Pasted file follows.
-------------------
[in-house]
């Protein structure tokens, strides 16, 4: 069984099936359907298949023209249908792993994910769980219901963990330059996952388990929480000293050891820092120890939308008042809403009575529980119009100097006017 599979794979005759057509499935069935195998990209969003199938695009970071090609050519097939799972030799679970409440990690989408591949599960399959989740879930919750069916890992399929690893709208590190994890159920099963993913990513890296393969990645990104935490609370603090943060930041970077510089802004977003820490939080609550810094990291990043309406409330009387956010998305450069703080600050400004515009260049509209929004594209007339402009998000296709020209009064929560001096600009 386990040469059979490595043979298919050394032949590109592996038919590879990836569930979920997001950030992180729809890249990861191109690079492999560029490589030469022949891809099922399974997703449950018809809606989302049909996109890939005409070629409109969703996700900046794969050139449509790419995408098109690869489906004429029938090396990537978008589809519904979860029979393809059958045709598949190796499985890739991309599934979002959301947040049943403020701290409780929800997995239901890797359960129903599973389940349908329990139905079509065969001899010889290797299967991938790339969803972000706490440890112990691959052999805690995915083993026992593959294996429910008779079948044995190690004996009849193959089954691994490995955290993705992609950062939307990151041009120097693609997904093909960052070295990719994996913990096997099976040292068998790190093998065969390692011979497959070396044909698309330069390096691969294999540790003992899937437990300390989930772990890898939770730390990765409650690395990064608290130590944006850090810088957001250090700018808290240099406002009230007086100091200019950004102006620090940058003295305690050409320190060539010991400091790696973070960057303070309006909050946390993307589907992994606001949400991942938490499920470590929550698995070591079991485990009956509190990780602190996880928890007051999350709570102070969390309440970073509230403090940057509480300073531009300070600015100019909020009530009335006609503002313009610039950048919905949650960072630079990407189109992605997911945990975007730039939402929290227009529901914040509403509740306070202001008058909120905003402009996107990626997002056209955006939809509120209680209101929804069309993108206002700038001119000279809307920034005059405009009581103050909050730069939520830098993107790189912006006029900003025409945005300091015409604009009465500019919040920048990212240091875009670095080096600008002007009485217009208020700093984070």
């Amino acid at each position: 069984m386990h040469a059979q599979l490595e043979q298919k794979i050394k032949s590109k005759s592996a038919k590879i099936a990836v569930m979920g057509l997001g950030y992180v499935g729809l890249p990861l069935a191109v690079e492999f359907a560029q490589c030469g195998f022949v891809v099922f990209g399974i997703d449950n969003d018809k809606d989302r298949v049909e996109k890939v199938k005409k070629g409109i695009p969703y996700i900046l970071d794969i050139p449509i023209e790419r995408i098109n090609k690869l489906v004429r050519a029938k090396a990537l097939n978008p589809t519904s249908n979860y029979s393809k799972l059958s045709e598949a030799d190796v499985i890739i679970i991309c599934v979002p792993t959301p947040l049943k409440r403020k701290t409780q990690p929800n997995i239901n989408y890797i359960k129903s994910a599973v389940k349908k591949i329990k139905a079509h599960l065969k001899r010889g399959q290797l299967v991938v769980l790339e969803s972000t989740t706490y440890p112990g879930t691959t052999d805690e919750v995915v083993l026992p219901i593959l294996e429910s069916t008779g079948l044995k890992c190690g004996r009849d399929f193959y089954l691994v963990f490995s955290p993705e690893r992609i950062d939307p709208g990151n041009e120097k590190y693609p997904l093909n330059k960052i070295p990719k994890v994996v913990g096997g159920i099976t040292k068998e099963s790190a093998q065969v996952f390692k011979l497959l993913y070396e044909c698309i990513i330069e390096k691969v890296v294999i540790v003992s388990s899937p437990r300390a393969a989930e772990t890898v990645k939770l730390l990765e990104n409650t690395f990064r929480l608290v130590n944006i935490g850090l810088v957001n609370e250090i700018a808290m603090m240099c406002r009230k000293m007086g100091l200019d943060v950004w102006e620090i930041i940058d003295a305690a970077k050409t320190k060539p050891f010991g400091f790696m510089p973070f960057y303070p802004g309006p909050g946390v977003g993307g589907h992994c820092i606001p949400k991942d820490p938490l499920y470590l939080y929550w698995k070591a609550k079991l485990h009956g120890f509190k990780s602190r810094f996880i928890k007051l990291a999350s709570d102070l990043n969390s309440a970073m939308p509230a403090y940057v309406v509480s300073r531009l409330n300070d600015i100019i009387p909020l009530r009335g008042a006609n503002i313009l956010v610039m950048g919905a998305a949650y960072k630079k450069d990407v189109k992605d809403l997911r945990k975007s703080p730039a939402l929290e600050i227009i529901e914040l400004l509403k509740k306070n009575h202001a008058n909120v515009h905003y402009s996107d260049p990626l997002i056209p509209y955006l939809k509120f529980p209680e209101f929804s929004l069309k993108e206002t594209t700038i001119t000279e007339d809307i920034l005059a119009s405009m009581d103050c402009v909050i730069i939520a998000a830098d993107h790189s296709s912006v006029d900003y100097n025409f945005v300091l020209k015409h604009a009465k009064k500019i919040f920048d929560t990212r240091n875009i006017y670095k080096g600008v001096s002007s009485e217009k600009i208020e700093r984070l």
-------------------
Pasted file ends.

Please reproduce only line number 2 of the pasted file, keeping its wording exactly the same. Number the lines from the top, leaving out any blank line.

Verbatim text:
């Protein structure tokens, strides 16, 4: 069984099936359907298949023209249908792993994910769980219901963990330059996952388990929480000293050891820092120890939308008042809403009575529980119009100097006017 599979794979005759057509499935069935195998990209969003199938695009970071090609050519097939799972030799679970409440990690989408591949599960399959989740879930919750069916890992399929690893709208590190994890159920099963993913990513890296393969990645990104935490609370603090943060930041970077510089802004977003820490939080609550810094990291990043309406409330009387956010998305450069703080600050400004515009260049509209929004594209007339402009998000296709020209009064929560001096600009 386990040469059979490595043979298919050394032949590109592996038919590879990836569930979920997001950030992180729809890249990861191109690079492999560029490589030469022949891809099922399974997703449950018809809606989302049909996109890939005409070629409109969703996700900046794969050139449509790419995408098109690869489906004429029938090396990537978008589809519904979860029979393809059958045709598949190796499985890739991309599934979002959301947040049943403020701290409780929800997995239901890797359960129903599973389940349908329990139905079509065969001899010889290797299967991938790339969803972000706490440890112990691959052999805690995915083993026992593959294996429910008779079948044995190690004996009849193959089954691994490995955290993705992609950062939307990151041009120097693609997904093909960052070295990719994996913990096997099976040292068998790190093998065969390692011979497959070396044909698309330069390096691969294999540790003992899937437990300390989930772990890898939770730390990765409650690395990064608290130590944006850090810088957001250090700018808290240099406002009230007086100091200019950004102006620090940058003295305690050409320190060539010991400091790696973070960057303070309006909050946390993307589907992994606001949400991942938490499920470590929550698995070591079991485990009956509190990780602190996880928890007051999350709570102070969390309440970073509230403090940057509480300073531009300070600015100019909020009530009335006609503002313009610039950048919905949650960072630079990407189109992605997911945990975007730039939402929290227009529901914040509403509740306070202001008058909120905003402009996107990626997002056209955006939809509120209680209101929804069309993108206002700038001119000279809307920034005059405009009581103050909050730069939520830098993107790189912006006029900003025409945005300091015409604009009465500019919040920048990212240091875009670095080096600008002007009485217009208020700093984070």